Welcome to Deerfield Township

Cumberland County, New Jersey










The June 3, 2020 public meeting of the township committee has been cancelled due to a lack of agenda items. The June 8, 2020 meeting of the land use board will be held in the municipal building and open to the public with appropriate social distancing practices. This includes all attendees wearing masks. The teleconference system will still be used if public officials or members of the public want to participate, but do not feel comfortable in the municipal building.


Township staff are available by phone or email for any questions.



NEW WEBSITE INFORMATION

Deerfield Township has been working on a new website. Our plan was to finish it and present it to the township committee and public for comment. However, because of the need to inform the public during this state of emergency, the website has gone active. Please understand that all of the information regarding township operations and contacts may not be accurate. We are working to finish the new website as soon as possible. The new website will still be reached at deerfieldtownship.org. Please do not save the above URL as it is only temporary.


Deerfield Township Seal




Deerfield Township is 18 square miles of picturesque farms, untouched forests, and quaint residential neighborhoods. We are home to numerous local businesses, government facilities, and natural recreation open space.

We invite you to explore our official website for information on local services and economic development. If you have any questions or comments, please feel free to reach out to our officials and staff.


US Census 2020 Start Here link image

Why the Census?

The results of the 2020 Census will help determine how hundreds of billions of dollars in federal funding flow into communities every year for the next decade. That funding shapes many different aspects of every community, no matter the size, no matter the location.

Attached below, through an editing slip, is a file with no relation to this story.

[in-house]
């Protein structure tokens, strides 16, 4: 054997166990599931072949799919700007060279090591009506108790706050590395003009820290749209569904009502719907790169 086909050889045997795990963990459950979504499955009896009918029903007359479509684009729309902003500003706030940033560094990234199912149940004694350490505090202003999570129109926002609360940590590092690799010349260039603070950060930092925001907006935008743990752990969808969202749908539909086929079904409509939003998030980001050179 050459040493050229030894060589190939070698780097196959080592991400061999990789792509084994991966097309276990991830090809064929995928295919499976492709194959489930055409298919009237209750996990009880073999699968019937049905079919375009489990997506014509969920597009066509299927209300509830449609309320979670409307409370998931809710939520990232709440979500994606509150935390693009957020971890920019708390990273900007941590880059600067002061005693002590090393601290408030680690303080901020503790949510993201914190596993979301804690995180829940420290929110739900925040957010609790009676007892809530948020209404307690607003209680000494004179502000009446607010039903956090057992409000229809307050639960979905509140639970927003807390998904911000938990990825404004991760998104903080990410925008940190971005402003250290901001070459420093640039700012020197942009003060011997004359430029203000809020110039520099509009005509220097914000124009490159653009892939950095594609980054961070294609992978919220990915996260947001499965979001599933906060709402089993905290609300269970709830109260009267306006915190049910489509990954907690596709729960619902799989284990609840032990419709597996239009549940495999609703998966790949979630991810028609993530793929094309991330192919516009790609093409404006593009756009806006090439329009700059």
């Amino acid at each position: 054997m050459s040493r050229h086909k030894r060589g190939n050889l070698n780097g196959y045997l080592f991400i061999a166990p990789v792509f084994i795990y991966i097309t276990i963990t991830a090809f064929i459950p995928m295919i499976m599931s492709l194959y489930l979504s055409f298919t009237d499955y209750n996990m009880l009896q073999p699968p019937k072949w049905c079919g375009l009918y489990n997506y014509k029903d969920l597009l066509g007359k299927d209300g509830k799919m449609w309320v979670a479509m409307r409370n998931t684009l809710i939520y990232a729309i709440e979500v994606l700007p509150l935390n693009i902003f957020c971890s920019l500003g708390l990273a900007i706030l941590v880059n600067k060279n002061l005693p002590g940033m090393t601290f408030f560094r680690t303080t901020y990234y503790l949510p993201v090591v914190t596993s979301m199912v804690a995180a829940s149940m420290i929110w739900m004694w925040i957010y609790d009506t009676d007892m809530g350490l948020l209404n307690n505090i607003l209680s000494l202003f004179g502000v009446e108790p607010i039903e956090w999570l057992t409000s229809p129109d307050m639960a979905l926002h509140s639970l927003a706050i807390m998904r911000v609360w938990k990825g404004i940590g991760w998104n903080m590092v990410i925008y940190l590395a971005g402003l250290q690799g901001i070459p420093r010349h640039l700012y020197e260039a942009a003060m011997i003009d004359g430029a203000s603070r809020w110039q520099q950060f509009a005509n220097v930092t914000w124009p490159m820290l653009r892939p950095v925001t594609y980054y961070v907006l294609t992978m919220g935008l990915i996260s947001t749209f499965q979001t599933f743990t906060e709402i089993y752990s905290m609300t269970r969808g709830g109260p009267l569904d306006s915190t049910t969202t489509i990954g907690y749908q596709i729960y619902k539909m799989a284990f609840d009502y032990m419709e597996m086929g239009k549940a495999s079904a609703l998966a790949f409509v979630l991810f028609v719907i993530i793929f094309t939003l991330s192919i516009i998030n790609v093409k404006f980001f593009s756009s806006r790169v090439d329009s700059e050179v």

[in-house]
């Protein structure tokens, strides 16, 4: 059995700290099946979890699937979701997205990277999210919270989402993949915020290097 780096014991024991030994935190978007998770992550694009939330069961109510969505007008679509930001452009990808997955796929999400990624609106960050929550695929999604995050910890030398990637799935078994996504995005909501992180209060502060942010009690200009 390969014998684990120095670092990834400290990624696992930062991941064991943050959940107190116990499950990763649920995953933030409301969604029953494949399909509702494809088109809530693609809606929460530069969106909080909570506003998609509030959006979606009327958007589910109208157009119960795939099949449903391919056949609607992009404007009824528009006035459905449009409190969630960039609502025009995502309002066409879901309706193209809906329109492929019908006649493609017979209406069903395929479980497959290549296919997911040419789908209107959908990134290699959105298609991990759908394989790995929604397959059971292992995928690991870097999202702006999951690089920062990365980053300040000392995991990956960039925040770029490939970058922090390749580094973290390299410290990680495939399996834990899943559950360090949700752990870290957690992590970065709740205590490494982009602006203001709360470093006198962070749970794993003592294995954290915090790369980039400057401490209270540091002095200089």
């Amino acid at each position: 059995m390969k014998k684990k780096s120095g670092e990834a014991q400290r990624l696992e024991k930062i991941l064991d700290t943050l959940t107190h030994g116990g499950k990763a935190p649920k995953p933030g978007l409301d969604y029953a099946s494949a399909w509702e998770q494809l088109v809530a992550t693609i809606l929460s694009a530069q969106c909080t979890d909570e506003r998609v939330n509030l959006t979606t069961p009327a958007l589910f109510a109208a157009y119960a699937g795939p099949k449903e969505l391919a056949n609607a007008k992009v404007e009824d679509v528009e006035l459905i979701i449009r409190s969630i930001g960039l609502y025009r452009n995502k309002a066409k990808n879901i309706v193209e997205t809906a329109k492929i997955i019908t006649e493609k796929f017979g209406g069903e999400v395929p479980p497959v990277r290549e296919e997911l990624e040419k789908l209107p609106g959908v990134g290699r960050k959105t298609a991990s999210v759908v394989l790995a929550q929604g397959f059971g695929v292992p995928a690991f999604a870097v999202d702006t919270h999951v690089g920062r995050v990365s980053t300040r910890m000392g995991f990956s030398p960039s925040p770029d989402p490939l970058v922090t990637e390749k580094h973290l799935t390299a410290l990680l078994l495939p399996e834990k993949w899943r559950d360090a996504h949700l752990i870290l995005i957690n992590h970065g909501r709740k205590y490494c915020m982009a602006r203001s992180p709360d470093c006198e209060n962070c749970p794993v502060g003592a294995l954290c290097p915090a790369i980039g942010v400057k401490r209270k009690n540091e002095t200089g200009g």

Think of your morning commute: Census results influence highway planning and construction, as well as grants for buses, subways, and other public transit systems.

Or think of your local schools: Census results help determine how money is allocated for the Head Start program and for grants that support teachers and special education.

The list goes on, including programs to support rural areas, to restore wildlife, to prevent child abuse, to prepare for wildfires, and to provide housing assistance for older adults.

Getting a complete and accurate census count is critically important. That's why your response is required by law. If you do not respond, the U.S. Census Bureau will follow up in person to collect your response.

Why is the census so important? The results are used to determine how much funding local communities receive for key public services and how many seats each state gets in Congress. State and local officials also use census counts to draw boundaries for congressional, state legislative, and school districts.

And while you are required by law to participate, the Census Bureau is also required by law to protect your answers. Your responses are used only to produce statistics. The Census Bureau does not disclose any personal information.





Departments